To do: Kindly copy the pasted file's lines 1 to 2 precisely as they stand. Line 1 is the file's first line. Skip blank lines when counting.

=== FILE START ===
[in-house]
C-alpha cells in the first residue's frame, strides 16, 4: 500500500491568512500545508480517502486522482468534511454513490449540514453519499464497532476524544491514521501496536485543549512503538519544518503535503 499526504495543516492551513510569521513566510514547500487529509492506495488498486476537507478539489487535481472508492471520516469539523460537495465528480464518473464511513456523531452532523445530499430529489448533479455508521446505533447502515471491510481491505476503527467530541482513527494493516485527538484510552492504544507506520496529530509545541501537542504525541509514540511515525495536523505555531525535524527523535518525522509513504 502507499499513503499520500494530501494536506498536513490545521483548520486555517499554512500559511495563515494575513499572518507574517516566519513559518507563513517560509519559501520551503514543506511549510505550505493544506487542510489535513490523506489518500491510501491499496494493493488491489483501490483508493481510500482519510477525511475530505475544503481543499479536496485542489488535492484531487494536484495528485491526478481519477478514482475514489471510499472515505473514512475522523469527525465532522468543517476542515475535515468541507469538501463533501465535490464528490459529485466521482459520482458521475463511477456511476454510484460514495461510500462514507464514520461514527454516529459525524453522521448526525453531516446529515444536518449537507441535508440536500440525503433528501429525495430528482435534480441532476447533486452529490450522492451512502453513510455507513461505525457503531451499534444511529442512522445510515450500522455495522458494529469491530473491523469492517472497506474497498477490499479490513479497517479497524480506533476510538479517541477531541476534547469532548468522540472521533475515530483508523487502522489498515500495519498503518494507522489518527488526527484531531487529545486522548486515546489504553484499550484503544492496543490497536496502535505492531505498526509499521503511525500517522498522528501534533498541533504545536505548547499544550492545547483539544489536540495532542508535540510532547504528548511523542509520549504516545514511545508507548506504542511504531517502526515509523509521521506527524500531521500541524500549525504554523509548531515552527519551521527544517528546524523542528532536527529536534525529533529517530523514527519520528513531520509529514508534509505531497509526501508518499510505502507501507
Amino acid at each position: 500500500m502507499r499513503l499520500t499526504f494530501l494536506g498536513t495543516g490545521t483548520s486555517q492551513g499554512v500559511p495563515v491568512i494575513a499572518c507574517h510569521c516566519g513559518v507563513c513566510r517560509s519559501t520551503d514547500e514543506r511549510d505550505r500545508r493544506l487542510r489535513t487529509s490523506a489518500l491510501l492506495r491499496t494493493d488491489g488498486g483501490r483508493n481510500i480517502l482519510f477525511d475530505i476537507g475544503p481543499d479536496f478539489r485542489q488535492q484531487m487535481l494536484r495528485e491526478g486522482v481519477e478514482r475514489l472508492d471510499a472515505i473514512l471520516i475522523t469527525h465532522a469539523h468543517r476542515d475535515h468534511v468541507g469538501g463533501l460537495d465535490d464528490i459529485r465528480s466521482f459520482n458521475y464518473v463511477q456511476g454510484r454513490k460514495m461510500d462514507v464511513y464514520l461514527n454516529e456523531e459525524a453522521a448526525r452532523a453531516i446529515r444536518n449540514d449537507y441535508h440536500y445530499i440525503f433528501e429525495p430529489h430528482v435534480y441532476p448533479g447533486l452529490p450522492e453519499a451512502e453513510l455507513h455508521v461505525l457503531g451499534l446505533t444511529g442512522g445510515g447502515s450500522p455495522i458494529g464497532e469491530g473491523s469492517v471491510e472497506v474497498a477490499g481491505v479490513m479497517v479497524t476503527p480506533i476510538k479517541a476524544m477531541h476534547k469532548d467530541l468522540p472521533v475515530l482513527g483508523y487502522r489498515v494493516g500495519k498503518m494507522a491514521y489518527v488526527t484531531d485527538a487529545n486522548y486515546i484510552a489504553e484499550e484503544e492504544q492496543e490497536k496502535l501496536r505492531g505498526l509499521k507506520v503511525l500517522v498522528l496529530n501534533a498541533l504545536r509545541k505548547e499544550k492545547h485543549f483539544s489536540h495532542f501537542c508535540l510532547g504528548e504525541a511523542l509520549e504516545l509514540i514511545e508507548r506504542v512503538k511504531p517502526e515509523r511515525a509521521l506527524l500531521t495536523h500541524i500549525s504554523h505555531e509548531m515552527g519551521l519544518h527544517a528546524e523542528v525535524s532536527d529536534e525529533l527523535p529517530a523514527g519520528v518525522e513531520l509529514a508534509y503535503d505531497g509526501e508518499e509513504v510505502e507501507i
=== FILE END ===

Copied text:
[in-house]
C-alpha cells in the first residue's frame, strides 16, 4: 500500500491568512500545508480517502486522482468534511454513490449540514453519499464497532476524544491514521501496536485543549512503538519544518503535503 499526504495543516492551513510569521513566510514547500487529509492506495488498486476537507478539489487535481472508492471520516469539523460537495465528480464518473464511513456523531452532523445530499430529489448533479455508521446505533447502515471491510481491505476503527467530541482513527494493516485527538484510552492504544507506520496529530509545541501537542504525541509514540511515525495536523505555531525535524527523535518525522509513504 502507499499513503499520500494530501494536506498536513490545521483548520486555517499554512500559511495563515494575513499572518507574517516566519513559518507563513517560509519559501520551503514543506511549510505550505493544506487542510489535513490523506489518500491510501491499496494493493488491489483501490483508493481510500482519510477525511475530505475544503481543499479536496485542489488535492484531487494536484495528485491526478481519477478514482475514489471510499472515505473514512475522523469527525465532522468543517476542515475535515468541507469538501463533501465535490464528490459529485466521482459520482458521475463511477456511476454510484460514495461510500462514507464514520461514527454516529459525524453522521448526525453531516446529515444536518449537507441535508440536500440525503433528501429525495430528482435534480441532476447533486452529490450522492451512502453513510455507513461505525457503531451499534444511529442512522445510515450500522455495522458494529469491530473491523469492517472497506474497498477490499479490513479497517479497524480506533476510538479517541477531541476534547469532548468522540472521533475515530483508523487502522489498515500495519498503518494507522489518527488526527484531531487529545486522548486515546489504553484499550484503544492496543490497536496502535505492531505498526509499521503511525500517522498522528501534533498541533504545536505548547499544550492545547483539544489536540495532542508535540510532547504528548511523542509520549504516545514511545508507548506504542511504531517502526515509523509521521506527524500531521500541524500549525504554523509548531515552527519551521527544517528546524523542528532536527529536534525529533529517530523514527519520528513531520509529514508534509505531497509526501508518499510505502507501507